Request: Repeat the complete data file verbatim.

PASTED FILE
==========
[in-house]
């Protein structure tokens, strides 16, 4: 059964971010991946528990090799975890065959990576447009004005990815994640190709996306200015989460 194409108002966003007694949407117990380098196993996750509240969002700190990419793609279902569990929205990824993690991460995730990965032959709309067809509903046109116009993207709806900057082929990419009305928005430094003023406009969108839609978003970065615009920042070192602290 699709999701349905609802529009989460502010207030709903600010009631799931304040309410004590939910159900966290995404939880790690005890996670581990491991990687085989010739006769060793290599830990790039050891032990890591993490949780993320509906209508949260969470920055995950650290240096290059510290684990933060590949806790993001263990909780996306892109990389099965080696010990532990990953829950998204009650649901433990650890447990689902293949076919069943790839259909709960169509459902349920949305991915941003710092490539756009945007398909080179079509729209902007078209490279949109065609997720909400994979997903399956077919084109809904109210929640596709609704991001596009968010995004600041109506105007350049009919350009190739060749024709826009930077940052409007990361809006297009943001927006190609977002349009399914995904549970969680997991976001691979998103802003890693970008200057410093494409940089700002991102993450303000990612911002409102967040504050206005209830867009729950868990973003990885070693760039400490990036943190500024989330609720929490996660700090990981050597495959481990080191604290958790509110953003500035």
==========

[in-house]
């Protein structure tokens, strides 16, 4: 059964971010991946528990090799975890065959990576447009004005990815994640190709996306200015989460 194409108002966003007694949407117990380098196993996750509240969002700190990419793609279902569990929205990824993690991460995730990965032959709309067809509903046109116009993207709806900057082929990419009305928005430094003023406009969108839609978003970065615009920042070192602290 699709999701349905609802529009989460502010207030709903600010009631799931304040309410004590939910159900966290995404939880790690005890996670581990491991990687085989010739006769060793290599830990790039050891032990890591993490949780993320509906209508949260969470920055995950650290240096290059510290684990933060590949806790993001263990909780996306892109990389099965080696010990532990990953829950998204009650649901433990650890447990689902293949076919069943790839259909709960169509459902349920949305991915941003710092490539756009945007398909080179079509729209902007078209490279949109065609997720909400994979997903399956077919084109809904109210929640596709609704991001596009968010995004600041109506105007350049009919350009190739060749024709826009930077940052409007990361809006297009943001927006190609977002349009399914995904549970969680997991976001691979998103802003890693970008200057410093494409940089700002991102993450303000990612911002409102967040504050206005209830867009729950868990973003990885070693760039400490990036943190500024989330609720929490996660700090990981050597495959481990080191604290958790509110953003500035």